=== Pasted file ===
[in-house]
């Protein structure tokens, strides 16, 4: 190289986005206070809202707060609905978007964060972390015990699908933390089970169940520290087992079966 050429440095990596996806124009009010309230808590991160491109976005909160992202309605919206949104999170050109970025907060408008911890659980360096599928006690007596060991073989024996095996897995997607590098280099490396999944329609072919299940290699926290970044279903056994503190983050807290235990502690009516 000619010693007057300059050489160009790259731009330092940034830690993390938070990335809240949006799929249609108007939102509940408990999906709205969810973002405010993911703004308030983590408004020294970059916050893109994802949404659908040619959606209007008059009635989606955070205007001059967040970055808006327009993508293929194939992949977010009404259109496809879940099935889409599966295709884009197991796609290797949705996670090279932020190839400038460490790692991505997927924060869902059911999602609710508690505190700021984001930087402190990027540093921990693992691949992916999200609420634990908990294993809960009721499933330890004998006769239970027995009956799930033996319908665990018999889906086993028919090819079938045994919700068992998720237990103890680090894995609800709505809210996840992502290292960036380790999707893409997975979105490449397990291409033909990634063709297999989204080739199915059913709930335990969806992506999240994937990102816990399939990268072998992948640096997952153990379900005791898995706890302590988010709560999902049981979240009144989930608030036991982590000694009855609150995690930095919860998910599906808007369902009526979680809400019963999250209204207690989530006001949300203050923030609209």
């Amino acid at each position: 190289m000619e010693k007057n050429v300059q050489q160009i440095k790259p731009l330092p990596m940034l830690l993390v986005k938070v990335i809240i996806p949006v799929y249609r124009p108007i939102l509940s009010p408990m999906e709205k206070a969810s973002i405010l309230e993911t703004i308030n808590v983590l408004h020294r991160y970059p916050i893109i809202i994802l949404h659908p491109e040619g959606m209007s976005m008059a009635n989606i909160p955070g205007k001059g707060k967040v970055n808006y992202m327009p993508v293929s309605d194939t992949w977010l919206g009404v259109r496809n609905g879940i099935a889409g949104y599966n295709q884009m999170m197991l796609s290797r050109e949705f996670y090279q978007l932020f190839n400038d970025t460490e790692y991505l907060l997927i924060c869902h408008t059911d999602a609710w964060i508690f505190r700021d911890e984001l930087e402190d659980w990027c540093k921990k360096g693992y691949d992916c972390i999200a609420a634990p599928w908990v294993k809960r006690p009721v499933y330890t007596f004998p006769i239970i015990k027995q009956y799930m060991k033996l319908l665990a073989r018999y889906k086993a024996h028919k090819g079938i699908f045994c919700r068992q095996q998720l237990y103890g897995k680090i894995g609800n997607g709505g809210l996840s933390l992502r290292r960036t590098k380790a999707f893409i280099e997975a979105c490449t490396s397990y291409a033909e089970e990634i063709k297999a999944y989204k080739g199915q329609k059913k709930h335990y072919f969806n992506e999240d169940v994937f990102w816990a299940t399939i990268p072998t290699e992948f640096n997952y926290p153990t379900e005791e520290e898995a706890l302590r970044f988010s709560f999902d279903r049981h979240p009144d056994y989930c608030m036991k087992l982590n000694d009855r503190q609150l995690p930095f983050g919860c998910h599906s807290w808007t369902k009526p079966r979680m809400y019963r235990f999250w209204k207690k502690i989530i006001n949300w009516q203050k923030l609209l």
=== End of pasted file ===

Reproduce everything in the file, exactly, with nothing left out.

[in-house]
């Protein structure tokens, strides 16, 4: 190289986005206070809202707060609905978007964060972390015990699908933390089970169940520290087992079966 050429440095990596996806124009009010309230808590991160491109976005909160992202309605919206949104999170050109970025907060408008911890659980360096599928006690007596060991073989024996095996897995997607590098280099490396999944329609072919299940290699926290970044279903056994503190983050807290235990502690009516 000619010693007057300059050489160009790259731009330092940034830690993390938070990335809240949006799929249609108007939102509940408990999906709205969810973002405010993911703004308030983590408004020294970059916050893109994802949404659908040619959606209007008059009635989606955070205007001059967040970055808006327009993508293929194939992949977010009404259109496809879940099935889409599966295709884009197991796609290797949705996670090279932020190839400038460490790692991505997927924060869902059911999602609710508690505190700021984001930087402190990027540093921990693992691949992916999200609420634990908990294993809960009721499933330890004998006769239970027995009956799930033996319908665990018999889906086993028919090819079938045994919700068992998720237990103890680090894995609800709505809210996840992502290292960036380790999707893409997975979105490449397990291409033909990634063709297999989204080739199915059913709930335990969806992506999240994937990102816990399939990268072998992948640096997952153990379900005791898995706890302590988010709560999902049981979240009144989930608030036991982590000694009855609150995690930095919860998910599906808007369902009526979680809400019963999250209204207690989530006001949300203050923030609209």
């Amino acid at each position: 190289m000619e010693k007057n050429v300059q050489q160009i440095k790259p731009l330092p990596m940034l830690l993390v986005k938070v990335i809240i996806p949006v799929y249609r124009p108007i939102l509940s009010p408990m999906e709205k206070a969810s973002i405010l309230e993911t703004i308030n808590v983590l408004h020294r991160y970059p916050i893109i809202i994802l949404h659908p491109e040619g959606m209007s976005m008059a009635n989606i909160p955070g205007k001059g707060k967040v970055n808006y992202m327009p993508v293929s309605d194939t992949w977010l919206g009404v259109r496809n609905g879940i099935a889409g949104y599966n295709q884009m999170m197991l796609s290797r050109e949705f996670y090279q978007l932020f190839n400038d970025t460490e790692y991505l907060l997927i924060c869902h408008t059911d999602a609710w964060i508690f505190r700021d911890e984001l930087e402190d659980w990027c540093k921990k360096g693992y691949d992916c972390i999200a609420a634990p599928w908990v294993k809960r006690p009721v499933y330890t007596f004998p006769i239970i015990k027995q009956y799930m060991k033996l319908l665990a073989r018999y889906k086993a024996h028919k090819g079938i699908f045994c919700r068992q095996q998720l237990y103890g897995k680090i894995g609800n997607g709505g809210l996840s933390l992502r290292r960036t590098k380790a999707f893409i280099e997975a979105c490449t490396s397990y291409a033909e089970e990634i063709k297999a999944y989204k080739g199915q329609k059913k709930h335990y072919f969806n992506e999240d169940v994937f990102w816990a299940t399939i990268p072998t290699e992948f640096n997952y926290p153990t379900e005791e520290e898995a706890l302590r970044f988010s709560f999902d279903r049981h979240p009144d056994y989930c608030m036991k087992l982590n000694d009855r503190q609150l995690p930095f983050g919860c998910h599906s807290w808007t369902k009526p079966r979680m809400y019963r235990f999250w209204k207690k502690i989530i006001n949300w009516q203050k923030l609209l």